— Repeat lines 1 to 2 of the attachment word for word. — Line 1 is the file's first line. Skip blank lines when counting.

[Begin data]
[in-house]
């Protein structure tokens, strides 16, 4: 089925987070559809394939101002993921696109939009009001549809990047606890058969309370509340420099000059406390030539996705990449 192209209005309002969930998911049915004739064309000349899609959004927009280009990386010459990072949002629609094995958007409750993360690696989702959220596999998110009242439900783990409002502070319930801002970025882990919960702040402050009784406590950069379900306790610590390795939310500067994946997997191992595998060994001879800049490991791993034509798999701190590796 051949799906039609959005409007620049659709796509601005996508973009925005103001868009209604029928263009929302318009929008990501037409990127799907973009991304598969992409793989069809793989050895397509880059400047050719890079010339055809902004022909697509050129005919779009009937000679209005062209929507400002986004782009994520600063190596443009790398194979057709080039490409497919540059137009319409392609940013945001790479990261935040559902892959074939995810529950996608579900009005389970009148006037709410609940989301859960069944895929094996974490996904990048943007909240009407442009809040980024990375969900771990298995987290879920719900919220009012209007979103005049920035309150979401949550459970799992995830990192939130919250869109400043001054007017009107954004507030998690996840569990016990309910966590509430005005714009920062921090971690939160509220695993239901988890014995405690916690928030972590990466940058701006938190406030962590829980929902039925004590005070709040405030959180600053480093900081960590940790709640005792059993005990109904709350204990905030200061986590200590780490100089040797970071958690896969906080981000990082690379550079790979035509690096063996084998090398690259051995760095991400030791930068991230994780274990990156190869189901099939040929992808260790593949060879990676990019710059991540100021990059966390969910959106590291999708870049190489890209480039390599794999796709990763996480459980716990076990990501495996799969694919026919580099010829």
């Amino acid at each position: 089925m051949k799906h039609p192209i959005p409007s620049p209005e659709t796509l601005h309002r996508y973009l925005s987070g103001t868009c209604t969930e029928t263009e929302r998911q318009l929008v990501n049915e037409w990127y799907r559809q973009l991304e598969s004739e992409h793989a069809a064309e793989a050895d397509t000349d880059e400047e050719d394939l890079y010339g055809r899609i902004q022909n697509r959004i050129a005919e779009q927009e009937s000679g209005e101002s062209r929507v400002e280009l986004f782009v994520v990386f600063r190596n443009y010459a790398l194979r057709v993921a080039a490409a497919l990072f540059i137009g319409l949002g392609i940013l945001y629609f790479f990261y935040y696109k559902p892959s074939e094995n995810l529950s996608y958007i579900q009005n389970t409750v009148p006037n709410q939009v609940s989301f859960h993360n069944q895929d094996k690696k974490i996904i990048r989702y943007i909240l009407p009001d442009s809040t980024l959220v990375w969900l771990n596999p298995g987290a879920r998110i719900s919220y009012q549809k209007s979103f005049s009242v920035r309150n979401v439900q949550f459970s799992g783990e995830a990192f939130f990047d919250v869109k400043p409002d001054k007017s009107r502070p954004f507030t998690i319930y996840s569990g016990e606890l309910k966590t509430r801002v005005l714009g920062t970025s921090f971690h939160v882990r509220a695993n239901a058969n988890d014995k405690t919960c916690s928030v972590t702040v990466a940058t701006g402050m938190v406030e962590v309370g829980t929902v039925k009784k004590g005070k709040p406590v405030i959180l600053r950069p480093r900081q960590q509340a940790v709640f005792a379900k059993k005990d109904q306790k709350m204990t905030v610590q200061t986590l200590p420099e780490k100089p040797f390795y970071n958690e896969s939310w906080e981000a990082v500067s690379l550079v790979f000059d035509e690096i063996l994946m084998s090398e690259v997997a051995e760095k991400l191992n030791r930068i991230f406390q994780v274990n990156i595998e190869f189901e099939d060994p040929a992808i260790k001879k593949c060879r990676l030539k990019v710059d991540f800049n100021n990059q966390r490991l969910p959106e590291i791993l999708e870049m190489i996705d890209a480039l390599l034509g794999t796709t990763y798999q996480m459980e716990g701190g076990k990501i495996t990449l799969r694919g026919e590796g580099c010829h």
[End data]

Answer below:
[in-house]
């Protein structure tokens, strides 16, 4: 089925987070559809394939101002993921696109939009009001549809990047606890058969309370509340420099000059406390030539996705990449 192209209005309002969930998911049915004739064309000349899609959004927009280009990386010459990072949002629609094995958007409750993360690696989702959220596999998110009242439900783990409002502070319930801002970025882990919960702040402050009784406590950069379900306790610590390795939310500067994946997997191992595998060994001879800049490991791993034509798999701190590796 051949799906039609959005409007620049659709796509601005996508973009925005103001868009209604029928263009929302318009929008990501037409990127799907973009991304598969992409793989069809793989050895397509880059400047050719890079010339055809902004022909697509050129005919779009009937000679209005062209929507400002986004782009994520600063190596443009790398194979057709080039490409497919540059137009319409392609940013945001790479990261935040559902892959074939995810529950996608579900009005389970009148006037709410609940989301859960069944895929094996974490996904990048943007909240009407442009809040980024990375969900771990298995987290879920719900919220009012209007979103005049920035309150979401949550459970799992995830990192939130919250869109400043001054007017009107954004507030998690996840569990016990309910966590509430005005714009920062921090971690939160509220695993239901988890014995405690916690928030972590990466940058701006938190406030962590829980929902039925004590005070709040405030959180600053480093900081960590940790709640005792059993005990109904709350204990905030200061986590200590780490100089040797970071958690896969906080981000990082690379550079790979035509690096063996084998090398690259051995760095991400030791930068991230994780274990990156190869189901099939040929992808260790593949060879990676990019710059991540100021990059966390969910959106590291999708870049190489890209480039390599794999796709990763996480459980716990076990990501495996799969694919026919580099010829």